Promoting peace at the grassroots is where it’s at. The renowned anthropologist Margaret Mead got to the heart of the matter when she stated, “Never doubt that a small group of thoughtful, committed citizens can change the world; indeed, it’s the only thing that ever has.” GC360 concurs wholeheartedly.
To celebrate the impending summer, GC360 focuses on the positive by sharing the stories of remarkable women who know what it means to bring about peace, even when the odds are stacked against them. Read about women in Pakistan who are at the forefront of moderating extremism; Somali women exiles in Kenya who managed to break the cycle of perpetual conflict and criminality in their state; and the role of women peace builders who created the space for settlement through dialogue (rather than fighting) in Bougainville, Papua New Guinea. It’s true. Small groups of thoughtful committed citizens can and do change the world.
Jenna Krajeski’s article about Kurdistan’s female fighters presents a mini-history about the Kurdish women’s movement, with the starting point being women’s integral involvement in the Kurdish movement. “They fight and they protest, they vote and they get elected to office.” While discussing Kurdish women’s lives as combatants, the author gives equal time to organizations focusing on the women, noting their importance to women overall. With all of the hubbub about female fighters of late, it’s refreshing to read an article that gives credit to women who heed the call to bear arms, but also recognizes issues of greater import. The Kurdish women’s movement is “no longer simply hitchhiking alongside a greater Kurdish movement; … [but] is its own issue.” Read full article.
People remain fascinated by female warriors since they remain the minority in the overall “warrior” population. To satisfy this interest, Foreign Affairs shares a photo gallery of women fighters of the PKK.
In this report, the Center for Human Rights and Global Justice (CHRGJ) delves into the gender dimensions and impacts of the USG’s counter-terrorism (CT) policies domestically and abroad. The CT narrative generally focuses on terrorism perpetuated by men and countered by other men. Instead of rehashing this storyline, CHRGJ spent three years conducting in-depth research in order to understand the USG’s CT policy implications and impact on women and sexual minorities. It examines what it means to take a gender approach to counter-terrorism and terrorism, and also takes a look at assorted CT measures to include development activities, diplomacy and strategic communications, and border securitization and immigration among others. Finally, “A Decade Lost” offers insights into how to best measure counter-terrorism activities both in terms of gender impacts and efficacy. GC360 recommends turning off your cell, shutting down FB, and taking the time to read this rather lengthy, but in-depth and insightful report. Read full report.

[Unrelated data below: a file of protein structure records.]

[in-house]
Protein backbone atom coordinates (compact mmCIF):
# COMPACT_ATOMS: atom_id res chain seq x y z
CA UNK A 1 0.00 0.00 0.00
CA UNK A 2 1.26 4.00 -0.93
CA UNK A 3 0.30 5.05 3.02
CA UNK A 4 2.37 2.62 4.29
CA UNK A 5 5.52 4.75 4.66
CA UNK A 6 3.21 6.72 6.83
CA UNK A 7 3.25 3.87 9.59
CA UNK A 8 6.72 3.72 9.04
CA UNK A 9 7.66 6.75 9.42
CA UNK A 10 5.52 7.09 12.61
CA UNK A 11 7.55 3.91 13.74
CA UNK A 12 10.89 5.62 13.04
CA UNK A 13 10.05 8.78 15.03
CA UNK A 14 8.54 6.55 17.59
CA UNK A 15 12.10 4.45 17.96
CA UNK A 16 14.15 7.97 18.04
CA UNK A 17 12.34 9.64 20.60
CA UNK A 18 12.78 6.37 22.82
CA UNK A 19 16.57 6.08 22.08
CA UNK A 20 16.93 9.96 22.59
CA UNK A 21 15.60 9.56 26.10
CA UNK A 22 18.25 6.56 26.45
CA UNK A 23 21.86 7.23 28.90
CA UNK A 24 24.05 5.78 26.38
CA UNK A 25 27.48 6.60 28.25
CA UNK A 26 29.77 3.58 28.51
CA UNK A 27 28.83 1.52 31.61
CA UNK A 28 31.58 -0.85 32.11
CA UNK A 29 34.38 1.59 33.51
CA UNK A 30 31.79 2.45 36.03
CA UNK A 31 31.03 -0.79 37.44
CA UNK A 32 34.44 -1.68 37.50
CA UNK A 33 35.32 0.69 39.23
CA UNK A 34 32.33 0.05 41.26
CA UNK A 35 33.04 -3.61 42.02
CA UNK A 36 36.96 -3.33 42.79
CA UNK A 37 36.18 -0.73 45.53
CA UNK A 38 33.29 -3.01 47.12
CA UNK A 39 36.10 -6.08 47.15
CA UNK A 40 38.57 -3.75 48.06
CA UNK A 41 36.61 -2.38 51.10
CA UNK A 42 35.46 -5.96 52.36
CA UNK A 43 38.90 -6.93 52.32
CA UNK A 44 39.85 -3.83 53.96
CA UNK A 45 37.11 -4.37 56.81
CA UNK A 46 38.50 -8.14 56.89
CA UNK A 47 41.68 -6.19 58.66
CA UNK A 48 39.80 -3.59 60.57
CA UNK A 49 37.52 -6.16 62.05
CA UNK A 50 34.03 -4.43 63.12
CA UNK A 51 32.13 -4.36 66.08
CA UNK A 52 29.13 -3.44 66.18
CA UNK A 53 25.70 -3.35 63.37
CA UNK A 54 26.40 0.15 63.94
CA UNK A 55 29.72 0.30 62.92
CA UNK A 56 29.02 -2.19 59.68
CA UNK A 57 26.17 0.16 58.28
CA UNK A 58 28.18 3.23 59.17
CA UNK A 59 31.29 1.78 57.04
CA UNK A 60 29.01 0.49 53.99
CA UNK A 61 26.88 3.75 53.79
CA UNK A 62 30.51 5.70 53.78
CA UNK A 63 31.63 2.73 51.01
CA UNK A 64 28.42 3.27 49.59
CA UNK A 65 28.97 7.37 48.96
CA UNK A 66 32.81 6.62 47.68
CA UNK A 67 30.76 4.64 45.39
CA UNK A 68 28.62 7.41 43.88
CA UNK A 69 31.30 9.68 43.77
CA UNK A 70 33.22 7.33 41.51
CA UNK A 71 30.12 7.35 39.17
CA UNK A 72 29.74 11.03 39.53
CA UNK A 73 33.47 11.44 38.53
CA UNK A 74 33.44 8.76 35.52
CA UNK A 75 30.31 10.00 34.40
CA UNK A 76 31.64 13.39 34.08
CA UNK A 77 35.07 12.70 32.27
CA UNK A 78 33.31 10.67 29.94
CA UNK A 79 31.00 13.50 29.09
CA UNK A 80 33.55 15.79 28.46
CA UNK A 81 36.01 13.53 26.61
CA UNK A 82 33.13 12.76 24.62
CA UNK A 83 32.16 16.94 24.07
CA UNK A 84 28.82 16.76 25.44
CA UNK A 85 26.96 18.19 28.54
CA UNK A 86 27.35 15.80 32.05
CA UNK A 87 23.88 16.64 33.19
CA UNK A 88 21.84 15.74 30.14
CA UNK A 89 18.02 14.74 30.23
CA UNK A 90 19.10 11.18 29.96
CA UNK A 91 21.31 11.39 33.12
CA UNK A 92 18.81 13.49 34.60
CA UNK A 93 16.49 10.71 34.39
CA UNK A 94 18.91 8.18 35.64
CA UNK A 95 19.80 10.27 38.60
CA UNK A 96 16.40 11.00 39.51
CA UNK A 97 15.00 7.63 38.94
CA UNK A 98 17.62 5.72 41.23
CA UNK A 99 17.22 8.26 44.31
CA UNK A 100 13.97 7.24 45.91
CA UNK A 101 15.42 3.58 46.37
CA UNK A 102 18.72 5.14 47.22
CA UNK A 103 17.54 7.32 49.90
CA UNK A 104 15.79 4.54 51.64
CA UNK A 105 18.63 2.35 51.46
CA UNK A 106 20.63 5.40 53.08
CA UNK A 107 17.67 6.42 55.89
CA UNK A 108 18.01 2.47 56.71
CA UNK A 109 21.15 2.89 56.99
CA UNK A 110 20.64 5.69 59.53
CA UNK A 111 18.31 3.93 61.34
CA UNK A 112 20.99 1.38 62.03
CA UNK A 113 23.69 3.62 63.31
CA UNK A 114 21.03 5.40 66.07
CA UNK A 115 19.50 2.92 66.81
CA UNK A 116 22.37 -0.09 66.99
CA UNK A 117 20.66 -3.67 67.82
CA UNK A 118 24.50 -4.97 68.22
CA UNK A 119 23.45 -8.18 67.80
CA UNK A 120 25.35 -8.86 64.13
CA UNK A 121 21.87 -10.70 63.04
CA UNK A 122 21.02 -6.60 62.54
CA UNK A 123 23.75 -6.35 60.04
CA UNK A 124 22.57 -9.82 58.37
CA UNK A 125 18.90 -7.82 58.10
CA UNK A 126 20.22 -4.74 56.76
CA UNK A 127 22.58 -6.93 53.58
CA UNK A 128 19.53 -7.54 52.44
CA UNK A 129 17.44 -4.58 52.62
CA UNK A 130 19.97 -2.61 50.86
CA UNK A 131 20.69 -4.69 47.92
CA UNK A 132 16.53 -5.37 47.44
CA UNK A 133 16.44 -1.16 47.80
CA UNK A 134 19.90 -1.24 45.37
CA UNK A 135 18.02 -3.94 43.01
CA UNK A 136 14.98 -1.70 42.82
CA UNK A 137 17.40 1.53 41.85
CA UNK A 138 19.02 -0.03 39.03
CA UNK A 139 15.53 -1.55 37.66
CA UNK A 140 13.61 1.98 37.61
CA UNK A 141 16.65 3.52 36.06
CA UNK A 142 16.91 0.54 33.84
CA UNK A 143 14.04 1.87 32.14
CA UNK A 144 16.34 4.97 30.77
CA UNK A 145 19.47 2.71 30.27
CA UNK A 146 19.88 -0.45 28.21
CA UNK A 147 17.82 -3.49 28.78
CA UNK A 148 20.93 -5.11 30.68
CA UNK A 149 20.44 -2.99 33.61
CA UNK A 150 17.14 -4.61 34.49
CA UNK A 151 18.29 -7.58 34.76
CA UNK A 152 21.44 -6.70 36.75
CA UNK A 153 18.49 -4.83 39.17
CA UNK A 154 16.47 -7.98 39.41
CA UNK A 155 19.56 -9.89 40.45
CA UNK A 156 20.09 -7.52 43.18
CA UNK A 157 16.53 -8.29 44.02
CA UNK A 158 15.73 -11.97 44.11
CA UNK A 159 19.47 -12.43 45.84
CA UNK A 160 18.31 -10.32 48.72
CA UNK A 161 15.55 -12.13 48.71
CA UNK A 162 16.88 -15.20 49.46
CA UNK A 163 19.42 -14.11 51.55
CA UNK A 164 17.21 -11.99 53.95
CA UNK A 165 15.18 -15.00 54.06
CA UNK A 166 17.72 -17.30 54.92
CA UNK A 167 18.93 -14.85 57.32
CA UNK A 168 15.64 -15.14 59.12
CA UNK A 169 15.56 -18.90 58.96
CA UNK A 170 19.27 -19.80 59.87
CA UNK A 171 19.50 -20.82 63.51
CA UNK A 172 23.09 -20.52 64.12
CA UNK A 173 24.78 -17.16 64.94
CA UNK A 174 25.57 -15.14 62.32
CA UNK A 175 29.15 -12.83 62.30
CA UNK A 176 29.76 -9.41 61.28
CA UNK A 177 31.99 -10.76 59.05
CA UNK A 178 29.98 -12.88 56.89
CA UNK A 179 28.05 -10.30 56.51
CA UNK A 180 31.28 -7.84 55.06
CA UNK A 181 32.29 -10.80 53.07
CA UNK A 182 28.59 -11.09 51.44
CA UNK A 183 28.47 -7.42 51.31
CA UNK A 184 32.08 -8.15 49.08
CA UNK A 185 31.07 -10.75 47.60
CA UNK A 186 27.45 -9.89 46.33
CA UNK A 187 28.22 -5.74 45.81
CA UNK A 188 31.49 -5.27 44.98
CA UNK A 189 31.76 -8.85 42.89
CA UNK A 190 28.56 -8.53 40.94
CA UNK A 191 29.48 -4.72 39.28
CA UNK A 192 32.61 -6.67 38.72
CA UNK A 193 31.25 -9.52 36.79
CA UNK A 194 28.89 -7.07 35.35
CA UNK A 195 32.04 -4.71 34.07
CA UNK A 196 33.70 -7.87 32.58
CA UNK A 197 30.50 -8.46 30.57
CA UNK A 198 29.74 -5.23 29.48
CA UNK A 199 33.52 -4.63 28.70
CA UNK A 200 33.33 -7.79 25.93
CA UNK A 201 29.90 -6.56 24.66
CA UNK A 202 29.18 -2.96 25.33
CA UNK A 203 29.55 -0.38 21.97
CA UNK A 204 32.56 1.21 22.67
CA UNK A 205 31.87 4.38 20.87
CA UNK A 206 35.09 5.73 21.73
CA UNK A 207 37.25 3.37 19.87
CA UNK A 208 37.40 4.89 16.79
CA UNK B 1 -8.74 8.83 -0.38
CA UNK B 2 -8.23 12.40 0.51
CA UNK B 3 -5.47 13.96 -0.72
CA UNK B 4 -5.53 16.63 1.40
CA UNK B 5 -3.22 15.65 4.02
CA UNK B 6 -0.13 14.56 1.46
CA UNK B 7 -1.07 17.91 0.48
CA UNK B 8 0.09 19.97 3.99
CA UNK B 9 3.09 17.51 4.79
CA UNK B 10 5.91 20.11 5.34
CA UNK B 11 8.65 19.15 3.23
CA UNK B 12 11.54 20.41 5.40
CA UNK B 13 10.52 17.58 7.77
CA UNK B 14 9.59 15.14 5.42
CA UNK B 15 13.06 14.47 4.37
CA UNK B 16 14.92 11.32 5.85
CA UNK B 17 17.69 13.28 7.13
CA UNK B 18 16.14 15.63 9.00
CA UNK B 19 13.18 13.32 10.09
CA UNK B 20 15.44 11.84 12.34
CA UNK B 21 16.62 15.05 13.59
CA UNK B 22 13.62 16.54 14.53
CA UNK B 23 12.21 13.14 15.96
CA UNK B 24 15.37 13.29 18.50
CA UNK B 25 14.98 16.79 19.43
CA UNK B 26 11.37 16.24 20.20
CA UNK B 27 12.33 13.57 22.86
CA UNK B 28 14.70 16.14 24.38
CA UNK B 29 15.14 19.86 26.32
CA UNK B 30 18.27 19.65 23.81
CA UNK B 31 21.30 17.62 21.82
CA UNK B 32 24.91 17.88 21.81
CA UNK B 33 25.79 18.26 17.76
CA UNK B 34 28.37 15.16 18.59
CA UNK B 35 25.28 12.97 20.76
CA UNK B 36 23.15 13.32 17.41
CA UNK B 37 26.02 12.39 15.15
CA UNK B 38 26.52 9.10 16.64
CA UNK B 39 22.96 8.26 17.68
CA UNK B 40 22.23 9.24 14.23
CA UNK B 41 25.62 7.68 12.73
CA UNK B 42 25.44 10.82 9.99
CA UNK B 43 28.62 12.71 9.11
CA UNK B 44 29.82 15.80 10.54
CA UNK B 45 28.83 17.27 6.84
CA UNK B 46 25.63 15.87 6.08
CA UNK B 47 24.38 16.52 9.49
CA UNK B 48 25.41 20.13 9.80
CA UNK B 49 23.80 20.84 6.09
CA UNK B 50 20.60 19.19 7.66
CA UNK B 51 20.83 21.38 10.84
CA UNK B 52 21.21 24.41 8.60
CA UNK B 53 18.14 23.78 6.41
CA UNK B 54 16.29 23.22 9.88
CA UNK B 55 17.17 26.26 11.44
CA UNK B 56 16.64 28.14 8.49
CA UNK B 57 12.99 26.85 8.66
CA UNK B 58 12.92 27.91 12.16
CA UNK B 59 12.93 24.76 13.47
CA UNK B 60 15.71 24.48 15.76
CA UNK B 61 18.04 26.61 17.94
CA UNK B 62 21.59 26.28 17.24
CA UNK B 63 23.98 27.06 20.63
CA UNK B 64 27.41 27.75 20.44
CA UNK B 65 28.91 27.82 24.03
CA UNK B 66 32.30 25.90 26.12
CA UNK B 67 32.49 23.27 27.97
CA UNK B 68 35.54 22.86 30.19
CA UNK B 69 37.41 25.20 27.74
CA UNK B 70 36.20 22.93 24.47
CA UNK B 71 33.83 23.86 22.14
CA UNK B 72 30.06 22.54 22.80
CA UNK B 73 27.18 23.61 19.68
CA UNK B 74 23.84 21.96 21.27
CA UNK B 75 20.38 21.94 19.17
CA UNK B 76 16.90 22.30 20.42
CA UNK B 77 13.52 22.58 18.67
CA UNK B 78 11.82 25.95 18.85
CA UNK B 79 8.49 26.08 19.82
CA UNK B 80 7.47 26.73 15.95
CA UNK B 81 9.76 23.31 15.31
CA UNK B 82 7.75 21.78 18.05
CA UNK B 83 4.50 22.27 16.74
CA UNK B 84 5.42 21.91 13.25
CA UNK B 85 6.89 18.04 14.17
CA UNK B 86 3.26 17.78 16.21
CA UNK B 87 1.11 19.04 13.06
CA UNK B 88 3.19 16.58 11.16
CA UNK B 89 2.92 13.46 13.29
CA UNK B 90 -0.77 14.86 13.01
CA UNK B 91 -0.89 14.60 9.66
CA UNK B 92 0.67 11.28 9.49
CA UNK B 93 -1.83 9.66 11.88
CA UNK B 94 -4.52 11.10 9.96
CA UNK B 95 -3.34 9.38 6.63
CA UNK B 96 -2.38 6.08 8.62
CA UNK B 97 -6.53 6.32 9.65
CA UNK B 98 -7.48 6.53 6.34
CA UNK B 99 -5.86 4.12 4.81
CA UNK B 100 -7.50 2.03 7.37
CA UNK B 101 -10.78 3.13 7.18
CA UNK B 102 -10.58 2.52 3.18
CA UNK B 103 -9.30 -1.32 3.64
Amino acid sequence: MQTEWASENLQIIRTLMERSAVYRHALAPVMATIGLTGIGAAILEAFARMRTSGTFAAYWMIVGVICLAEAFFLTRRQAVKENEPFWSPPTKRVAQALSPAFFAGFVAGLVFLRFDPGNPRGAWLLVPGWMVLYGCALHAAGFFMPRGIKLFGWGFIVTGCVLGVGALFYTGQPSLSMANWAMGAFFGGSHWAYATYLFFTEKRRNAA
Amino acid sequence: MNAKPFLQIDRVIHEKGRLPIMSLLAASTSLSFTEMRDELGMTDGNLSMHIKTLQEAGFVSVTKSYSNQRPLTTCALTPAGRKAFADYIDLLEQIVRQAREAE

The study of tribes and tribalism is essentially a study of power dynamics. Tribes are an organizational structure that wields power and influence by exerting collective action as a means of survival and self interest. Historically, alliances and coalitions between strong states or imperial powers and prominent tribal leaders have been established for strategic purposes. The same holds true today. Haian Dhukan’s article discusses these and other issues in the context of the Syrian uprising. He delves into the structures, formations, and alliances of Syrian tribes as well as their assorted relationships with both the Al-Assad regime (under Hafez Al-Assad and his son, Bashar) and neighboring countries, especially Gulf nations. By reading Dhukan’s piece, you’ll gain a deep appreciation of tribes as “mini states” as well as the political landscape and current status of Syria as a state heading towards dissolution. Read full article.
When you think about counterterrorism, the first thing that comes to mind are activities that are reactive and involve law enforcement and military responses. These are the measures that grab headlines despite the fact that they only address a small part of the terrorism picture. This report by the Center on Global Counterterrorism Cooperation (CGCC) draws attention to the importance of counterterrorism efforts that are preventive and proactive, i.e., those that address conditions, grievances, and ideologies. And who is doing most of this important, yet under appreciated, work? No surprise, it’s civil society actors, particularly women. Learn more about the development-security divide, women as perpetrators and supporters of terrorism as well as being in the front lines of countering terrorism, and assorted methods of community engagement aimed at preventing violent extremism. While the report focuses on counterterrorism efforts in South Asia, the take aways are relevant in any other place where violent extremism has reared its ugly head. Read full report.